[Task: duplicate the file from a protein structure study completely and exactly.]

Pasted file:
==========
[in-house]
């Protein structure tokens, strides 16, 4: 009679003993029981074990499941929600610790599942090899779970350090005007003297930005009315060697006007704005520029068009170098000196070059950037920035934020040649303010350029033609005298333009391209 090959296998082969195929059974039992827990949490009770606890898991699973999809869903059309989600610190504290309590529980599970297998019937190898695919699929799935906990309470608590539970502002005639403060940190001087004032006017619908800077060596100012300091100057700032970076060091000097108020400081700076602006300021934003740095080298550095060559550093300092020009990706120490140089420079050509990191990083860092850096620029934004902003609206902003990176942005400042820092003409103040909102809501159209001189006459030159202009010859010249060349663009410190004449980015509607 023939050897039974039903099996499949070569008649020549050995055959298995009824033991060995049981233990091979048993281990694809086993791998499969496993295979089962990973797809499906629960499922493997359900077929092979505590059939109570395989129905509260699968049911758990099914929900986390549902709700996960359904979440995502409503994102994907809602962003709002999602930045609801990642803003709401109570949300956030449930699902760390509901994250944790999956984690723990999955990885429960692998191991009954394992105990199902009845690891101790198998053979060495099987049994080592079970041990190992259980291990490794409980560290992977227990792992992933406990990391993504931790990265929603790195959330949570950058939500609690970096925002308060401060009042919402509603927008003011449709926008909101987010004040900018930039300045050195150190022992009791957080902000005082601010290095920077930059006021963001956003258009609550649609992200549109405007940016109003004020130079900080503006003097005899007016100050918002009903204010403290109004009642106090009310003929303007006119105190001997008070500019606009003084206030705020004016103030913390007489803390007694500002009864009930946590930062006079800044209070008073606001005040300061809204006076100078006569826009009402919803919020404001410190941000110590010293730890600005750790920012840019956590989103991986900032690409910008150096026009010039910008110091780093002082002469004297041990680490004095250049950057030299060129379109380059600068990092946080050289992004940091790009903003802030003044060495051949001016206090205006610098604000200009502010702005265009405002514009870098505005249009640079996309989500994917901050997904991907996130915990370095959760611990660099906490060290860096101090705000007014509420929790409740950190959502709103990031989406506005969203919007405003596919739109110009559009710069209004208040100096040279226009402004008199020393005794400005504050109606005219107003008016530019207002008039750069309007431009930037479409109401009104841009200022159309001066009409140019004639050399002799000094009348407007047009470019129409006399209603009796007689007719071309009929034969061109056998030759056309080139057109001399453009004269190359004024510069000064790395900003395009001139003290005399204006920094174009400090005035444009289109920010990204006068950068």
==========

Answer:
[in-house]
């Protein structure tokens, strides 16, 4: 009679003993029981074990499941929600610790599942090899779970350090005007003297930005009315060697006007704005520029068009170098000196070059950037920035934020040649303010350029033609005298333009391209 090959296998082969195929059974039992827990949490009770606890898991699973999809869903059309989600610190504290309590529980599970297998019937190898695919699929799935906990309470608590539970502002005639403060940190001087004032006017619908800077060596100012300091100057700032970076060091000097108020400081700076602006300021934003740095080298550095060559550093300092020009990706120490140089420079050509990191990083860092850096620029934004902003609206902003990176942005400042820092003409103040909102809501159209001189006459030159202009010859010249060349663009410190004449980015509607 023939050897039974039903099996499949070569008649020549050995055959298995009824033991060995049981233990091979048993281990694809086993791998499969496993295979089962990973797809499906629960499922493997359900077929092979505590059939109570395989129905509260699968049911758990099914929900986390549902709700996960359904979440995502409503994102994907809602962003709002999602930045609801990642803003709401109570949300956030449930699902760390509901994250944790999956984690723990999955990885429960692998191991009954394992105990199902009845690891101790198998053979060495099987049994080592079970041990190992259980291990490794409980560290992977227990792992992933406990990391993504931790990265929603790195959330949570950058939500609690970096925002308060401060009042919402509603927008003011449709926008909101987010004040900018930039300045050195150190022992009791957080902000005082601010290095920077930059006021963001956003258009609550649609992200549109405007940016109003004020130079900080503006003097005899007016100050918002009903204010403290109004009642106090009310003929303007006119105190001997008070500019606009003084206030705020004016103030913390007489803390007694500002009864009930946590930062006079800044209070008073606001005040300061809204006076100078006569826009009402919803919020404001410190941000110590010293730890600005750790920012840019956590989103991986900032690409910008150096026009010039910008110091780093002082002469004297041990680490004095250049950057030299060129379109380059600068990092946080050289992004940091790009903003802030003044060495051949001016206090205006610098604000200009502010702005265009405002514009870098505005249009640079996309989500994917901050997904991907996130915990370095959760611990660099906490060290860096101090705000007014509420929790409740950190959502709103990031989406506005969203919007405003596919739109110009559009710069209004208040100096040279226009402004008199020393005794400005504050109606005219107003008016530019207002008039750069309007431009930037479409109401009104841009200022159309001066009409140019004639050399002799000094009348407007047009470019129409006399209603009796007689007719071309009929034969061109056998030759056309080139057109001399453009004269190359004024510069000064790395900003395009001139003290005399204006920094174009400090005035444009289109920010990204006068950068």